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    Indians read news about seven Indian Engineers abducted in Afghanistan in a newspapers, in Mumbai, India, Monday, May 7, 2018

    Hostage Crisis Deepens for India as Afghan-Taliban Stall Negotiations

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    Earlier reports suggested local officials were in talks with the Taliban to secure the release of six abducted Indian engineers. However, with the latest reports confirming that the negotiations have stalled, the Indian government, which has chosen to remain tight-lipped, finds itself in a tight spot.

    New Delhi (Sputnik) — The "mistaken" abduction of six Indian engineers in Afghanistan's Baghlan area is proving to be a serious crisis for the Indian government with news reports suggesting stalled negotiations between the local authorities and the Taliban. The Indian government has offered no official confirmation of the hostage crisis, choosing instead to remain tight-lipped on the matter.

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    Online news portal The Quint reported on Monday quoting sources that the Indian engineers kidnapped in Afghanistan over the weekend were being held in the Taliban-controlled village of Dand-i Shahabuddin on the northern fringes of the town of Pul-i Khumri in Afghanistan's Baghlan area. The portal reported that the negotiations between the Baghlan authorities and the kidnappers seemed to have derailed following tremendous media attention.  

    "Early on Sunday, Qari Bakhtiar said the kidnapping of the men was a mistake, and they would be released soon, but later on Sunday, as the kidnapping acquired a higher media profile, negotiations stalled," said an anonymous senior Baghlan official, as quoted by The Quint.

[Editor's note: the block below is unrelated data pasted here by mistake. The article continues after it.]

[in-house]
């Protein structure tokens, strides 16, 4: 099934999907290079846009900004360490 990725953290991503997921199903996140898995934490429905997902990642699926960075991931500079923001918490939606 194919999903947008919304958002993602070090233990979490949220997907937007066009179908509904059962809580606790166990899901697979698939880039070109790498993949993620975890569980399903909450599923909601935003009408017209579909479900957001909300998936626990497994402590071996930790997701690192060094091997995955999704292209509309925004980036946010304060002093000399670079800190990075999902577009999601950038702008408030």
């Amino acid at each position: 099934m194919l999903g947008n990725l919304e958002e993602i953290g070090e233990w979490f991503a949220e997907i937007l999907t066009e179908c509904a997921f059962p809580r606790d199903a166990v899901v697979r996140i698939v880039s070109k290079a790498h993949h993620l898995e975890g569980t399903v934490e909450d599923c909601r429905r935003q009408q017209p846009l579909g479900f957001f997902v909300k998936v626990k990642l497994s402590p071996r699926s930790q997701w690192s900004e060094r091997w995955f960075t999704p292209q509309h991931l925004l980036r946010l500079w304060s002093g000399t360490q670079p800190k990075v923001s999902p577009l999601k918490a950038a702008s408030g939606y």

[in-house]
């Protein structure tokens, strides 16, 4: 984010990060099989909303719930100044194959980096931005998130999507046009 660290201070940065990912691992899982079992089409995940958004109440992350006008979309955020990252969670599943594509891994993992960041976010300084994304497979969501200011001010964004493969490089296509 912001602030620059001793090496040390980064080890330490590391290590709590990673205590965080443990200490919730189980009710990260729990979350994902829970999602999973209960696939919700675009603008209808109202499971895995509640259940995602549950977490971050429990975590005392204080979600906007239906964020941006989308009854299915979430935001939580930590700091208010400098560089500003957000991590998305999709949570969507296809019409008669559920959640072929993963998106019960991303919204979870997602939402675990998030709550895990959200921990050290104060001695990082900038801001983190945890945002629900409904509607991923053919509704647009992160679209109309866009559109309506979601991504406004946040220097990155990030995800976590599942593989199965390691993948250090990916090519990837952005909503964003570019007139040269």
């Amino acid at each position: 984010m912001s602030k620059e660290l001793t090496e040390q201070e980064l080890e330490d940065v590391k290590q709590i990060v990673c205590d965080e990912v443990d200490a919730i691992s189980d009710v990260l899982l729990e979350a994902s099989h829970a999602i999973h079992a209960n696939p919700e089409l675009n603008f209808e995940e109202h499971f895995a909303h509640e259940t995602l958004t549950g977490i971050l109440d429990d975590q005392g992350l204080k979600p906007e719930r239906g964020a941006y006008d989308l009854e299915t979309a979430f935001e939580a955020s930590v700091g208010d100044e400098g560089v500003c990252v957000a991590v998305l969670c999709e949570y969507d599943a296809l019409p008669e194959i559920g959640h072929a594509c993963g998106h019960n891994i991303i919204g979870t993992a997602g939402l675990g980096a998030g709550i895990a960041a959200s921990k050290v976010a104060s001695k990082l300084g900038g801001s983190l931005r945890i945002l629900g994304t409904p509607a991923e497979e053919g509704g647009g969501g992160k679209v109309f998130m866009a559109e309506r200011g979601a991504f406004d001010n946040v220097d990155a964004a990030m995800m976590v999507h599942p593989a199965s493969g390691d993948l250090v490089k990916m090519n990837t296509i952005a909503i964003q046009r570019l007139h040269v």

An earlier report had suggested that local authorities had begun negotiations with Qari Bakhtiar (a Kunduz-area ethnic Pashtun who serves as the Taliban's deputy chief for the Baghlan area) using a committee of village elders and clerics from Dand-i Shahabuddin as mediators in an effort to secure the release of the men.

    The abducted Indian engineers of the company KEC International had been working on a World Bank-funded project in Afghanistan in a war-torn area that somewhat falls under Taliban-controlled territory.

    KEC International, a subsidiary of the RPG company, was among two Indian companies that won a $235.16 million contract in 2017, from Afghan state-run power firm Da Afghanistan Breshna Sherkat, to build the CASA-1000 power line project, linking Pakistan via Afghanistan to Kyrgyzstan and Tajikistan.

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    As per an early arrangement between the Afghan government and the Taliban, the project was continuing under the understanding that once installed, power would be supplied to villages under their control, including Sang Soragh, Karadak, Alikhel, Zahrabi, Kamra and Dand-i Shahabuddin.

    Meanwhile, some social media users have blamed the abduction on India's neighbor and rival Pakistan.

    The abduction came to the Indian mainstream media's attention after RPG head Harsh Goenka tweeted seeking the Indian government's help in rescuing his staff. The Indian government has chosen not to comment on the issue.

    We have not been able to establish any direct contact to start negotiations but we are making efforts to establish contact with local leaders and elders to secure their release, said the Baghlan Police Spokesman Zabihullah Shuja.

    From infrastructure to education, India is engaged in projects worth $2 billion in rebuilding war-torn Afghanistan. In 2016, the two countries agreed to initiate an ambitious and forward-looking "New Development Partnership," according to which India agreed to take up 116 high-impact community development projects to be implemented in 31 provinces of Afghanistan.

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    Taliban presence, engineers, village, abduction, kidnapping, release, Taliban, India, Afghanistan, Pakistan
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